Life Lessons Learned in 26 Miles


I remember the exact moment I decided to sign up for a marathon. It was June 16th and I was sitting in the airport in Houston, Texas, getting ready to fly home after a business trip. I was reading this amazing book “You are a Badass: How to Stop Doubting Your Greatness and Start Living an Awesome Life,” by Jen Sincero. It got me thinking about ways I could challenge myself and get out of my comfort zone.

I had completed numerous half marathons, but never a full. I had told myself it would be impossible. I had bad knees and running for four hours, which is about how long it would take me, seemed like torture. However, in this moment I felt inspired. It was then and there I committed to run a marathon.

Once we landed, I decided on the Baltimore Marathon. It was in October, which would give me plenty of time to train. It was also near family in Washington D.C. so they could come and watch.

Over the next three months, I dedicated my life to training — sunrise runs, morning strength training sessions, followed by afternoon track workouts to build my speed. Saturdays were dedicated to long runs, which meant my social life went out the window. Friday nights involved eating a strict diet of carbs and early to bed. By the time I finished my runs Saturday I was too tired to go out. My co-workers and friends thought I was nuts, but they knew how much it meant to me.

This past Saturday, on October 15, 2016, I ran my first marathon. While crossing the finish line and actually completing the race was a very emotional and gratifying experience, there were a few lessons I learned along the way that were even more valuable and can be applied to any almost any situation in life.

  • Your Support System Is Everything — I would not have made it to the finish line without the support of my co-workers, friends and family. Trust me, when you are struggling, they are the ones that lift you up and get you through the tough times. My support system was there when I need advice, someone to clam my nerves or someone to just listen. They would text me after my runs, just to see how they went. The night before the race, the encouraging words I received helped boost my confidence through the roof. In life, it is essential to surround yourself with people who support you and lift you up when you least expect it.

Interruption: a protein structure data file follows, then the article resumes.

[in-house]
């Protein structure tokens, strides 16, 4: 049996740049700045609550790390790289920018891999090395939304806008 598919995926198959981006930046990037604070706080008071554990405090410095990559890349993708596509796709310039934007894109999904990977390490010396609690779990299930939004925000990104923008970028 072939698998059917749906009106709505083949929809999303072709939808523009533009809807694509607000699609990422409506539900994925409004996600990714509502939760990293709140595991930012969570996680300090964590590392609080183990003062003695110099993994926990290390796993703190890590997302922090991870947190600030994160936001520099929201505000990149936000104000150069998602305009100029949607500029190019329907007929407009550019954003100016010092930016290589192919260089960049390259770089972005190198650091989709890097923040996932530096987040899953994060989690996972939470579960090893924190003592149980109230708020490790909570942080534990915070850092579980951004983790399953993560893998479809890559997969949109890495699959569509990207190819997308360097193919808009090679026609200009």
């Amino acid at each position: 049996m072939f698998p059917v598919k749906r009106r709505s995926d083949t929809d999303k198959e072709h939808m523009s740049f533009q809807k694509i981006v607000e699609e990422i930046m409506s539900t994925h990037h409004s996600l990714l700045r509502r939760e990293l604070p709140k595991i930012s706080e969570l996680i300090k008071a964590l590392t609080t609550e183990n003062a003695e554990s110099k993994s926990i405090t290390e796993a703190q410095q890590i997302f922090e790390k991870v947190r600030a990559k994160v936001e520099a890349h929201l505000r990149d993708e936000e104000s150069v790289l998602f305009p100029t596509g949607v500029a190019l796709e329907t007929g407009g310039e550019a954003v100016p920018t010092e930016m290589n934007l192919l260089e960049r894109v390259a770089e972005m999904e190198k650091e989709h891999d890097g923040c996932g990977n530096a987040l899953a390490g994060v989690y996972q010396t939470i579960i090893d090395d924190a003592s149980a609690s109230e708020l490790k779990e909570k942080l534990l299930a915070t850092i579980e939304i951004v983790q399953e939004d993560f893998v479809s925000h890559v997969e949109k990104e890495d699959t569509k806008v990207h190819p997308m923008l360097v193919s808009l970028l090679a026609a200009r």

• You Can Do Anything You Set Your Mind To — I have heard this saying many times but it never felt the true meaning of it until now. I always said, I would never be able to run a marathon and would list a million excuses why. But once I committed to it and was dedicated to the training, I made it happen. If you create a plan, commit to it and put all of your effort into the outcome you can really achieve anything.

With this in mind, I challenge you to think about something you have wanted to do but was fearful of failure. Something you thought you never could achieve. It could be applying to graduate school, getting a PhD, applying for a grant, starting CrossFit, or running a marathon. Identify a goal you would like to achieve in the next year, create a game plan, commit to it, gather your support system and watch the miracles happen.

Emily Harbourne was a previous editor for Campus Rec Magazine.

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